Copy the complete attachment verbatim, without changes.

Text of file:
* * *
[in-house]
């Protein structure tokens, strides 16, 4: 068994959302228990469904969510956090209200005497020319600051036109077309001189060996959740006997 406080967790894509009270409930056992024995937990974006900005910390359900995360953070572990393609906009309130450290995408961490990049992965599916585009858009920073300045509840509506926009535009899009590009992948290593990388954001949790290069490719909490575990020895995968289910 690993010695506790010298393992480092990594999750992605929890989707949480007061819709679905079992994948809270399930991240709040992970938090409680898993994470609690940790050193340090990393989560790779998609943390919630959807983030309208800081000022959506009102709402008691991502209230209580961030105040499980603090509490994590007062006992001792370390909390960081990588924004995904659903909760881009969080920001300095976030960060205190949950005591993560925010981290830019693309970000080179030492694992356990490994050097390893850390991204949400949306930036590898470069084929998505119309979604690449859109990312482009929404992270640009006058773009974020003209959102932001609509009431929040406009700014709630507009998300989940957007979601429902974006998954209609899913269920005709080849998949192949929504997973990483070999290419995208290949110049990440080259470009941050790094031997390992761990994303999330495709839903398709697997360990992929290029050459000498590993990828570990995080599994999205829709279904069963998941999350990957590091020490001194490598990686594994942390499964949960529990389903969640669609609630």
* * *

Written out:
[in-house]
């Protein structure tokens, strides 16, 4: 068994959302228990469904969510956090209200005497020319600051036109077309001189060996959740006997 406080967790894509009270409930056992024995937990974006900005910390359900995360953070572990393609906009309130450290995408961490990049992965599916585009858009920073300045509840509506926009535009899009590009992948290593990388954001949790290069490719909490575990020895995968289910 690993010695506790010298393992480092990594999750992605929890989707949480007061819709679905079992994948809270399930991240709040992970938090409680898993994470609690940790050193340090990393989560790779998609943390919630959807983030309208800081000022959506009102709402008691991502209230209580961030105040499980603090509490994590007062006992001792370390909390960081990588924004995904659903909760881009969080920001300095976030960060205190949950005591993560925010981290830019693309970000080179030492694992356990490994050097390893850390991204949400949306930036590898470069084929998505119309979604690449859109990312482009929404992270640009006058773009974020003209959102932001609509009431929040406009700014709630507009998300989940957007979601429902974006998954209609899913269920005709080849998949192949929504997973990483070999290419995208290949110049990440080259470009941050790094031997390992761990994303999330495709839903398709697997360990992929290029050459000498590993990828570990995080599994999205829709279904069963998941999350990957590091020490001194490598990686594994942390499964949960529990389903969640669609609630």